Heterodox Paper 1

Submitted By jweinreb
Words: 5282
Pages: 22

Jacqueline Weinreb
Heterodox Identities
March 23rd, 2014
Paper #1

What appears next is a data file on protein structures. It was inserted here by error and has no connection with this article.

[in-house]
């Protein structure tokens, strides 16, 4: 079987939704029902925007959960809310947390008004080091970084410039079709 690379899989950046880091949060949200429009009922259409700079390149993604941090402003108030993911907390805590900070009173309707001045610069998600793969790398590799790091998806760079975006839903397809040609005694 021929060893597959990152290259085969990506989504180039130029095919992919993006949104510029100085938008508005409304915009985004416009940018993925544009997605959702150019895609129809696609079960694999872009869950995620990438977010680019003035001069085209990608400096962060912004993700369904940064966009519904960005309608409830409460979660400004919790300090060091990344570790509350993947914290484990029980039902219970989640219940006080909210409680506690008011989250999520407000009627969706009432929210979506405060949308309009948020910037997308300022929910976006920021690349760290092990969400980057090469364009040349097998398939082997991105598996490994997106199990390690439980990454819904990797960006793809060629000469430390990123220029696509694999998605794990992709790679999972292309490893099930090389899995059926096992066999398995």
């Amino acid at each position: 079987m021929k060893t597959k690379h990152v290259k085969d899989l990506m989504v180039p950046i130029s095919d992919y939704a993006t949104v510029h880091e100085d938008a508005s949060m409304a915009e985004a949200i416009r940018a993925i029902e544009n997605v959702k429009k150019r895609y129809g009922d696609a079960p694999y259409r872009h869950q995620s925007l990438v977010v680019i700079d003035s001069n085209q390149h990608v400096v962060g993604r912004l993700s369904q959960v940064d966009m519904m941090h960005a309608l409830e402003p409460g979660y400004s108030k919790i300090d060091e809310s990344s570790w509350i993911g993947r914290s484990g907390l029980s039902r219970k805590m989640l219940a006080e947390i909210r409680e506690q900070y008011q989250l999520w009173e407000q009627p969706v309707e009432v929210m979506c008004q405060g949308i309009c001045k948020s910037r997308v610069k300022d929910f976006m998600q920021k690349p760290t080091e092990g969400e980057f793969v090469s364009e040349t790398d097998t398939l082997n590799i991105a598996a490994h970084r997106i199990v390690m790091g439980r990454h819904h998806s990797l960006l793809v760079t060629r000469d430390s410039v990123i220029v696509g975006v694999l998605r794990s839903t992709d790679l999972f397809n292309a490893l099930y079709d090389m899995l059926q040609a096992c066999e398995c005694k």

Social scientists as well as philosophers have argued and pondered for years over the complex relationship between race and identity. Race has always been a hot topic, even when the United States was still being established. Since then, theorists have not only struggled with their own ways of interpreting the two, but opposing perspectives as well. In addition to the complex components of race and identity, social scientists also must to deal with the ramifications that arise given the issues that surround the two. The sociology of race and of ethnic relations is the area of discipline that studies the social, political, and economic relations between races and ethnicities at all levels of society. Additionally, it includes the study of several complex social processes between different racial and ethnic groups. Many social scientists have discussed the relationships either by experiences of individual racial-ethnic groups or embracing theoretical issues. People are entitled to their own opinions especially in this case where social scientists typically have their own perception of what exactly connects identity with race. Despite the fact philosophers do in fact have different views, they do tend to overlap from time-to-time. The readings based on the work of F. James Davis, Anthony Appiah, Sarah Daynes, Orville Lee, Judith Butler, Horace Kallen and Robert Park give us insight into ways their work overlaps and differs from each other. W.E.B. Du Bois is known for being a classical theorist in the sociological concept of race. He has been recognized for his significant contributions to the development of the sociological theory. In his earlier work, Du Bois claimed that the ‘race idea’ was the central thought of all history and that the “problem of the twentieth century was the problem of the color line” (Du Bois, 178-181). Du Bois believed the goal of African Americans was not one of integration into white America, but one of “Pan-Negroism”. Coined by Du Bois, Pan-Negroism (or Pain-African) “was to facilitate the industrial and spiritual emancipation of the Negro people” (Du Bois, 178-181). Pan Negroism was a racial unity of people of African descent. An important marker in Du Bois’ work and theory of race was the establishment of the ‘veil’ and ‘double consciousness,’ introduced in his work, The Souls of Black Folk. The “Veil” is an imaginary barrier that separates whites and blacks. Du Bois hoped his work would allow whites to glimpse behind the veil and hopefully begin to understand what the experience was like for blacks in America. One of the most essential components of black’s experience was what he referred to as “double consciousness.” In other words, blacks are simultaneously both inside and outside the more dominant white society and left with a feeling of twoness. By trying to preserve a racial identity, blacks come into conflict with trying to fit into a white society. With his education and learning experience, Du Bois sought to enlighten others on the social injustices against people. Both the introduction of the terms Veil and double consciousness are examples of this. Double consciousness describes the individual sensation of feeling as though your identity is divided into several parts, making it difficult or even impossible to have one unified identity. Du Bois spoke of this within the context of race relations in the United States. He asserted that since American blacks have lived in a society that has historically repressed and devalued them that it has been difficult for them to unify their black identity with their American identity. Double consciousness forces blacks to not only view themselves from their own perspective, but to also view themselves as they might be perceived by the outside world. Du Bois references this on page 351 when he states “the sense of looking at one’s self through the eyes of